Monday, March 09, 2009

 

Enterprise Architecture: The Human Value Proposition...

The hardest part of enterprise architecture is balancing doing the right thing even when it flies in the face of perception management...



Today, I was at the car dealership and ran across someone I worked with in the past and have the utmost respect for. In inquiring about his new employer, he indicated that there were certain aspects of his past employers he actually missed. One of the most telling comments he shared with me was how his organization's culture avoided confrontation and made it more difficult to do the right thing.

So, how do enterprise architects get measured at annual review time and is this different than how they should be measured? As a member of the most vibrant OWASP community, I have observed a pattern that somewhat explains why pretty much every IT security professional I respect is a consultant and not a full-time employee of any enterprise. Being a security professional, you have to be the bearer of bad news. Sure, you can always improve your delivery but over time this works against you as an employee. If you are in a perception-oriented culture and not one that respects technical excellence and demonstrated ability, why would you want to be labeled as the bearer of bad news?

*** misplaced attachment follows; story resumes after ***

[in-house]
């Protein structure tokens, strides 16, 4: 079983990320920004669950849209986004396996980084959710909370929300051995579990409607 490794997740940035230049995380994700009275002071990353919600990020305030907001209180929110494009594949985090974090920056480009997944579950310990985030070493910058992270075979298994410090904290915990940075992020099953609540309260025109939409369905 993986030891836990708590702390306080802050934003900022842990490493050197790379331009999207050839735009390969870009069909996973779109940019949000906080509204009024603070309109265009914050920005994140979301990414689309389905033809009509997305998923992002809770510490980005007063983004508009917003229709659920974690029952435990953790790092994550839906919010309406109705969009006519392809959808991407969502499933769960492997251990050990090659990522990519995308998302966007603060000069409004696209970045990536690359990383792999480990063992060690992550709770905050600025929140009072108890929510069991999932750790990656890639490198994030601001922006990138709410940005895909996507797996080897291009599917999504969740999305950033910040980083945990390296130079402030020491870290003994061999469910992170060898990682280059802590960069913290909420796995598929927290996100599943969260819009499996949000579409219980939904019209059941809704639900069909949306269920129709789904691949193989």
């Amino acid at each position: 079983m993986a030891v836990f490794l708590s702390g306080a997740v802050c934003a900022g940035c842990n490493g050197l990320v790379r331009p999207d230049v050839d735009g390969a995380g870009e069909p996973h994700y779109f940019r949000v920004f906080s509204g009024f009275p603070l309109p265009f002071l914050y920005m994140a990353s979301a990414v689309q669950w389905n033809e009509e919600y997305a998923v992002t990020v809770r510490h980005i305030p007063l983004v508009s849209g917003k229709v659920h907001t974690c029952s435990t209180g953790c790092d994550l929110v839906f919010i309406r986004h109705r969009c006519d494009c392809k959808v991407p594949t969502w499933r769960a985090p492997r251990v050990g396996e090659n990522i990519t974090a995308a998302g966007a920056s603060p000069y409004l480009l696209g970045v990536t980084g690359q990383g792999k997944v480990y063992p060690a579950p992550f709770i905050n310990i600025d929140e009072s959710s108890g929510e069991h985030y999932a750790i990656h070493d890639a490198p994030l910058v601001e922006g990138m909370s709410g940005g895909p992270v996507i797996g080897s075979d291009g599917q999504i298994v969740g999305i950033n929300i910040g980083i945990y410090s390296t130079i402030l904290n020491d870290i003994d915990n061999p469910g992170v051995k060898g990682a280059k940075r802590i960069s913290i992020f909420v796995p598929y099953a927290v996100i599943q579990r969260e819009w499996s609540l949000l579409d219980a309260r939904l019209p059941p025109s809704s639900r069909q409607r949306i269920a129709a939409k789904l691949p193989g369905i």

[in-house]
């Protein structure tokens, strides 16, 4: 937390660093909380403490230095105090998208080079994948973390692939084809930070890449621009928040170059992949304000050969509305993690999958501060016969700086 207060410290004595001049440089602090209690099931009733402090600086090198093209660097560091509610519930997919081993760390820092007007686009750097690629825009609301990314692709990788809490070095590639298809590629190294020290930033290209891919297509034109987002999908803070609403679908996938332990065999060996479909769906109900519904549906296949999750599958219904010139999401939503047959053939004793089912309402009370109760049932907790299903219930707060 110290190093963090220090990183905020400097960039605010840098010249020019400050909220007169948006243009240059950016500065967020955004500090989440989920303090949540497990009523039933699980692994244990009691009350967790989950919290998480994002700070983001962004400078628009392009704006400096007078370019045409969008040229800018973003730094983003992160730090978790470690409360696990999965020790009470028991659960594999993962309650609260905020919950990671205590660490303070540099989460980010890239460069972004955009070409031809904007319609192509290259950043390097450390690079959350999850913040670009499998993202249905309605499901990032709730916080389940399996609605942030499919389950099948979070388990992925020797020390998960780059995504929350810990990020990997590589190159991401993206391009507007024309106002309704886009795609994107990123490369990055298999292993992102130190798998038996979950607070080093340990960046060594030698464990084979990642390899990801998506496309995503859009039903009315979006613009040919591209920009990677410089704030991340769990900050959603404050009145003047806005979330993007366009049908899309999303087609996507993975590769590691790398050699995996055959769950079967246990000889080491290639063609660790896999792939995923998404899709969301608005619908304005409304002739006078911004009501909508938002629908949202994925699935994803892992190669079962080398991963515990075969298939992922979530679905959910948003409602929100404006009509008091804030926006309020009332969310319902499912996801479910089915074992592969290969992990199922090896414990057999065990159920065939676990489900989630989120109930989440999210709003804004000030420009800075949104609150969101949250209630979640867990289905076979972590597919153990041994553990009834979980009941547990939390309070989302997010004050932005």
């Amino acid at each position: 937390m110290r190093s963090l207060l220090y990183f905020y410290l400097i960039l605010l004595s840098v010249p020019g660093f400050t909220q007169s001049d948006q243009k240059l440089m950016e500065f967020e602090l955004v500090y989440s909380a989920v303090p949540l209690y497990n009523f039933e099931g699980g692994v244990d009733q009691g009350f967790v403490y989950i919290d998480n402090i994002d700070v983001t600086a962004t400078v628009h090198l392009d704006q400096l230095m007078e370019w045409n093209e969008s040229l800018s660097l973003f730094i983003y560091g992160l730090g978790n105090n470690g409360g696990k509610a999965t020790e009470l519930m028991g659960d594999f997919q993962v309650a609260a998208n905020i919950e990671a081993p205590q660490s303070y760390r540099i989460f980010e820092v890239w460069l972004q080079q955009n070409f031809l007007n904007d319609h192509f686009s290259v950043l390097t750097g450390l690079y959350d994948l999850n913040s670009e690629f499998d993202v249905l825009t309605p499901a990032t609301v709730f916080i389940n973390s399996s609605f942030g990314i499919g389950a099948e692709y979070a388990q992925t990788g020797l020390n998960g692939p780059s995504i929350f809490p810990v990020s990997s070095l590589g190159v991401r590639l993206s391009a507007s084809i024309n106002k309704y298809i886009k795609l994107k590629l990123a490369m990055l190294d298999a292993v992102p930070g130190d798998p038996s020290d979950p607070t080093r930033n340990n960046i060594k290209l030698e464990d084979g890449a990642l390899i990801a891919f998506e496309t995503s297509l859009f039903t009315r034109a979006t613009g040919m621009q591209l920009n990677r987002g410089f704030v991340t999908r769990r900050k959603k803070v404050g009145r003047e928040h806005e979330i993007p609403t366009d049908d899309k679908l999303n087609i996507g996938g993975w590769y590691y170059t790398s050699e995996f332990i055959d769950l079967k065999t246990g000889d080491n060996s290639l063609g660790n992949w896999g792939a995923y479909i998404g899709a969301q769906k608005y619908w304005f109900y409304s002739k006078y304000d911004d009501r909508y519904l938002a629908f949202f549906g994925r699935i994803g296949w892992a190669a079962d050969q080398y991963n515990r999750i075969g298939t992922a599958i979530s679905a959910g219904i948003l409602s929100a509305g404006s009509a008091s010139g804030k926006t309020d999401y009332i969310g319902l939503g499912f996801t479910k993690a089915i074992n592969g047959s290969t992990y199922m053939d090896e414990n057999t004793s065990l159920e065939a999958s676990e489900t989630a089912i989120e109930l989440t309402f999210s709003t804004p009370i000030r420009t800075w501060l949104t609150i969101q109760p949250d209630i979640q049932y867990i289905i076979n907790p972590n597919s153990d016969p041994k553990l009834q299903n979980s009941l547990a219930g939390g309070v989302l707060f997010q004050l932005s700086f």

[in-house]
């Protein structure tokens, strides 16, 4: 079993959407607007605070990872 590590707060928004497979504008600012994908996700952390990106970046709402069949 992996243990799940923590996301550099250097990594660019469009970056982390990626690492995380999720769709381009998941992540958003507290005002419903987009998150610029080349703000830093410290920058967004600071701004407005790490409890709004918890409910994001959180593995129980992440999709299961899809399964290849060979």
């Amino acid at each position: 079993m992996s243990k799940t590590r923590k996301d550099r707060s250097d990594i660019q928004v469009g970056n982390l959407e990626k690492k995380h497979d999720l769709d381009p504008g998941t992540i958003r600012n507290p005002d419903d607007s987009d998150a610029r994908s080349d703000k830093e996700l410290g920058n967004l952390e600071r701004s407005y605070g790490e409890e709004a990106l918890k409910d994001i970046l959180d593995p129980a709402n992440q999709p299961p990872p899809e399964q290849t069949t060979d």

Security consultants unlike their brethren in large enterprises get to isolate themselves from the perception aspects and in fact are embraced for bringing bad news. We all know that the compensation between independent consultants and employees of large enterprises is out of balance, but in the security space it is more skewed than any other domain.

Ever notice how many enterprise architects just hang back just a little and aren't fully engaged? While the business observes lack of alignment, IT observes the survival instinct kicking in. Enterprise architecture has so much potential but it is being stifled in many shops based on how they measure their employees...




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